Format

Send to

Choose Destination
See comment in PubMed Commons below
Arch Surg. 2010 Jun;145(6):570-7. doi: 10.1001/archsurg.2010.75.

Physician attitudes toward industry: a view across the specialties.

Author information

1
Department of Medicine, Mount Sinai School of Medicine, One Gustave Levy Place, Campus Box 1087, New York, NY 10029, USA. deborah.korenstein@mssm.edu

Abstract

OBJECTIVES:

To explore attitudes of physicians from all specialties toward gifts from and interactions with the pharmaceutical and medical device industries.

DESIGN:

Anonymous, cross-sectional survey distributed and collected between June 1 and September 1, 2008.

SETTING:

Hospitals in the Mount Sinai School of Medicine consortium in the New York, New York, metropolitan area.

PARTICIPANTS:

Faculty and trainee physicians from all clinical departments.

MAIN OUTCOME MEASURES:

Attitudes toward industry interactions and gifts and their appropriateness measured on 4-point Likert scales.

RESULTS:

A total of 590 physicians and medical students completed the survey (response rate, 67.0%); 351 (59.5%) were male, 230 (39.0%) were attending physicians, and 131 (23.7%) of 553 (excluding medical students) were from surgical specialties. Attitudes toward industry and gifts were generally positive: 72.2% found sponsored lunches appropriate, whereas 25.4% considered large gifts appropriate. Surgeons, trainees, and those unfamiliar with institutional policies on industry interactions held more positive attitudes than others and were more likely to deem some gifts appropriate, including industry funding of residency programs and, among surgeons, receiving meals, travel expenses, and payments for attending lectures. Nonattending physicians held more positive attitudes toward receiving meals in clinical settings, textbooks, and samples.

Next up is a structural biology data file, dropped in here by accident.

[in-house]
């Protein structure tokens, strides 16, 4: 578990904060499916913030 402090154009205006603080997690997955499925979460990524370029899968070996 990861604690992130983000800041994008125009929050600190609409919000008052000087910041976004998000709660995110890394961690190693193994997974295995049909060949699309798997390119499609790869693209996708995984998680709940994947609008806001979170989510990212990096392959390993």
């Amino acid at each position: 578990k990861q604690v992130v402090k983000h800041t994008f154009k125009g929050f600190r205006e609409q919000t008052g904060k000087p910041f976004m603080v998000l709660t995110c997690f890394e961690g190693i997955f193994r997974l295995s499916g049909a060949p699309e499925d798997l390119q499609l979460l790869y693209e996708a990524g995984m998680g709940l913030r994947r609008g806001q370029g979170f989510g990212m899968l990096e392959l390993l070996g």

CONCLUSIONS:

Physicians continue to hold positive attitudes toward marketing-oriented activities of the pharmaceutical and device industries. Changes in medical culture and physician education focused on surgeons and trainees may align physician attitudes with current policy trends.

PMID:
20566978
PMCID:
PMC2891545
DOI:
10.1001/archsurg.2010.75
[Indexed for MEDLINE]
Free PMC Article
PubMed Commons home

PubMed Commons

0 comments
How to join PubMed Commons

    Supplemental Content

    Full text links

    Icon for Silverchair Information Systems Icon for PubMed Central
    Loading ...
    Support Center